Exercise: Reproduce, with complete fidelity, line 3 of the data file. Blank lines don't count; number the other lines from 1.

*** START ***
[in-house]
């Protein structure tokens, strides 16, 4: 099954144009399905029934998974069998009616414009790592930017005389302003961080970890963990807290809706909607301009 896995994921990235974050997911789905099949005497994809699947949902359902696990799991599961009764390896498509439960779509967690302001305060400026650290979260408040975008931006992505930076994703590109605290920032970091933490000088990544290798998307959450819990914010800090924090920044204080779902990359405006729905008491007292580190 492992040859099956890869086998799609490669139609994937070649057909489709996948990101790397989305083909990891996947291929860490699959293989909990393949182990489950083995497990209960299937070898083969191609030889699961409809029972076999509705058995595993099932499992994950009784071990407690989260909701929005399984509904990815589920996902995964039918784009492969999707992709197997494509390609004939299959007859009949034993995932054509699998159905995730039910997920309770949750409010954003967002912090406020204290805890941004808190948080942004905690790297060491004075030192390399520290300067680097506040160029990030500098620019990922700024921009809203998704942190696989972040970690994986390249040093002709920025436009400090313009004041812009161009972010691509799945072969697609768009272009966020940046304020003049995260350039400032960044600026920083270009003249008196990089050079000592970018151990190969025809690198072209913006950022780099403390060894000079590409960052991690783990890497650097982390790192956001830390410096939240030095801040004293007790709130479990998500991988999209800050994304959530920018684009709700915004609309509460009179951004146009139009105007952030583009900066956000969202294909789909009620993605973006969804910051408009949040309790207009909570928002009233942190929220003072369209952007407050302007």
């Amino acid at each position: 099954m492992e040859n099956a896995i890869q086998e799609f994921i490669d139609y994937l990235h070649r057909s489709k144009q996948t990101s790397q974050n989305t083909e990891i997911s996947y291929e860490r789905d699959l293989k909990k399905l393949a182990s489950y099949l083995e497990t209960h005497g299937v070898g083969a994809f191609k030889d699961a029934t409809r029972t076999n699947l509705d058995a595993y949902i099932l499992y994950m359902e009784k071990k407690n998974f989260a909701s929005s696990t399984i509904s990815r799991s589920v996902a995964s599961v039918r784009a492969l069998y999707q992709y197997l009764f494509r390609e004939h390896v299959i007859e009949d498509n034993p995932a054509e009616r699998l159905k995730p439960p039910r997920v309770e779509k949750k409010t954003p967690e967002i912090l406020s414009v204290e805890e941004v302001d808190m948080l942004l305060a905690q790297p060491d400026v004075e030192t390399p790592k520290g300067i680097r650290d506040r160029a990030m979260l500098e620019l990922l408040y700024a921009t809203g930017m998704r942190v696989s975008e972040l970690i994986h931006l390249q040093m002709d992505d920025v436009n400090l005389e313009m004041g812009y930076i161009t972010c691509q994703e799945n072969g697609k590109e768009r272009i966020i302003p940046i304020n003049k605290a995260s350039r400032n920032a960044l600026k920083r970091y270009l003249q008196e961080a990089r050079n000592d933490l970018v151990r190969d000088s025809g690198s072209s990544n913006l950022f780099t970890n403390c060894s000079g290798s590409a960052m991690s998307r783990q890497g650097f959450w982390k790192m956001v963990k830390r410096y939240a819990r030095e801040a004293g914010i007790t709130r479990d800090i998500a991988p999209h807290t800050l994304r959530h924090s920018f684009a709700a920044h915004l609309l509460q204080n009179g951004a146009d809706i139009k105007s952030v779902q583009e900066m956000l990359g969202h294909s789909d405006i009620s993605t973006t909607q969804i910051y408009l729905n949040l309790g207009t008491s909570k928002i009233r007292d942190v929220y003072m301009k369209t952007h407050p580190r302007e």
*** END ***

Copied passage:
């Amino acid at each position: 099954m492992e040859n099956a896995i890869q086998e799609f994921i490669d139609y994937l990235h070649r057909s489709k144009q996948t990101s790397q974050n989305t083909e990891i997911s996947y291929e860490r789905d699959l293989k909990k399905l393949a182990s489950y099949l083995e497990t209960h005497g299937v070898g083969a994809f191609k030889d699961a029934t409809r029972t076999n699947l509705d058995a595993y949902i099932l499992y994950m359902e009784k071990k407690n998974f989260a909701s929005s696990t399984i509904s990815r799991s589920v996902a995964s599961v039918r784009a492969l069998y999707q992709y197997l009764f494509r390609e004939h390896v299959i007859e009949d498509n034993p995932a054509e009616r699998l159905k995730p439960p039910r997920v309770e779509k949750k409010t954003p967690e967002i912090l406020s414009v204290e805890e941004v302001d808190m948080l942004l305060a905690q790297p060491d400026v004075e030192t390399p790592k520290g300067i680097r650290d506040r160029a990030m979260l500098e620019l990922l408040y700024a921009t809203g930017m998704r942190v696989s975008e972040l970690i994986h931006l390249q040093m002709d992505d920025v436009n400090l005389e313009m004041g812009y930076i161009t972010c691509q994703e799945n072969g697609k590109e768009r272009i966020i302003p940046i304020n003049k605290a995260s350039r400032n920032a960044l600026k920083r970091y270009l003249q008196e961080a990089r050079n000592d933490l970018v151990r190969d000088s025809g690198s072209s990544n913006l950022f780099t970890n403390c060894s000079g290798s590409a960052m991690s998307r783990q890497g650097f959450w982390k790192m956001v963990k830390r410096y939240a819990r030095e801040a004293g914010i007790t709130r479990d800090i998500a991988p999209h807290t800050l994304r959530h924090s920018f684009a709700a920044h915004l609309l509460q204080n009179g951004a146009d809706i139009k105007s952030v779902q583009e900066m956000l990359g969202h294909s789909d405006i009620s993605t973006t909607q969804i910051y408009l729905n949040l309790g207009t008491s909570k928002i009233r007292d942190v929220y003072m301009k369209t952007h407050p580190r302007e």